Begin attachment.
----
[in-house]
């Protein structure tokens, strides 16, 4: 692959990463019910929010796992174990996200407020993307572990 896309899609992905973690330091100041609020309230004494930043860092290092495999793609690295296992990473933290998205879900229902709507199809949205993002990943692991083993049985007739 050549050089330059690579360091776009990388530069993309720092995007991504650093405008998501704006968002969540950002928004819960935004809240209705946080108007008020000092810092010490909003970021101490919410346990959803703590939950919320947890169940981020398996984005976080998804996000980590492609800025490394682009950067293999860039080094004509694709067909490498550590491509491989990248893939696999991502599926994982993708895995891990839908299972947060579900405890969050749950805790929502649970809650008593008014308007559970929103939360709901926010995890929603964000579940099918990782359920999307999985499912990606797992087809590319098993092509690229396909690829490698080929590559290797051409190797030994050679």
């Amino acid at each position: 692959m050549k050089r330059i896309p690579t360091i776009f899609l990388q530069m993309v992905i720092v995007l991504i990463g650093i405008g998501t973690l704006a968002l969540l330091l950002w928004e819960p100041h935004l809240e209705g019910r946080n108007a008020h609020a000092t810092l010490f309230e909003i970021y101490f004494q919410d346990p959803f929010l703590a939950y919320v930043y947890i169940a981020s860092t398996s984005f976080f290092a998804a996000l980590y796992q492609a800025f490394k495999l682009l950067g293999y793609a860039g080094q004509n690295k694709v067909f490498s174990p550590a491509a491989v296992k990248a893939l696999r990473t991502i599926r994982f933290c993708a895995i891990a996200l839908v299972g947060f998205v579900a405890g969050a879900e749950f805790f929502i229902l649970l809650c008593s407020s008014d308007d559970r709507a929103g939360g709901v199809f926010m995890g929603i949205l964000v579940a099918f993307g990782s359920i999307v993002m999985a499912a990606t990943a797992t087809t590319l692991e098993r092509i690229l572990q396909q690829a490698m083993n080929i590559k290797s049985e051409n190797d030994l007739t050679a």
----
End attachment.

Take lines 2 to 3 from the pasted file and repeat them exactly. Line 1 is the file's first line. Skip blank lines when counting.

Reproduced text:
């Protein structure tokens, strides 16, 4: 692959990463019910929010796992174990996200407020993307572990 896309899609992905973690330091100041609020309230004494930043860092290092495999793609690295296992990473933290998205879900229902709507199809949205993002990943692991083993049985007739 050549050089330059690579360091776009990388530069993309720092995007991504650093405008998501704006968002969540950002928004819960935004809240209705946080108007008020000092810092010490909003970021101490919410346990959803703590939950919320947890169940981020398996984005976080998804996000980590492609800025490394682009950067293999860039080094004509694709067909490498550590491509491989990248893939696999991502599926994982993708895995891990839908299972947060579900405890969050749950805790929502649970809650008593008014308007559970929103939360709901926010995890929603964000579940099918990782359920999307999985499912990606797992087809590319098993092509690229396909690829490698080929590559290797051409190797030994050679």
């Amino acid at each position: 692959m050549k050089r330059i896309p690579t360091i776009f899609l990388q530069m993309v992905i720092v995007l991504i990463g650093i405008g998501t973690l704006a968002l969540l330091l950002w928004e819960p100041h935004l809240e209705g019910r946080n108007a008020h609020a000092t810092l010490f309230e909003i970021y101490f004494q919410d346990p959803f929010l703590a939950y919320v930043y947890i169940a981020s860092t398996s984005f976080f290092a998804a996000l980590y796992q492609a800025f490394k495999l682009l950067g293999y793609a860039g080094q004509n690295k694709v067909f490498s174990p550590a491509a491989v296992k990248a893939l696999r990473t991502i599926r994982f933290c993708a895995i891990a996200l839908v299972g947060f998205v579900a405890g969050a879900e749950f805790f929502i229902l649970l809650c008593s407020s008014d308007d559970r709507a929103g939360g709901v199809f926010m995890g929603i949205l964000v579940a099918f993307g990782s359920i999307v993002m999985a499912a990606t990943a797992t087809t590319l692991e098993r092509i690229l572990q396909q690829a490698m083993n080929i590559k290797s049985e051409n190797d030994l007739t050679a």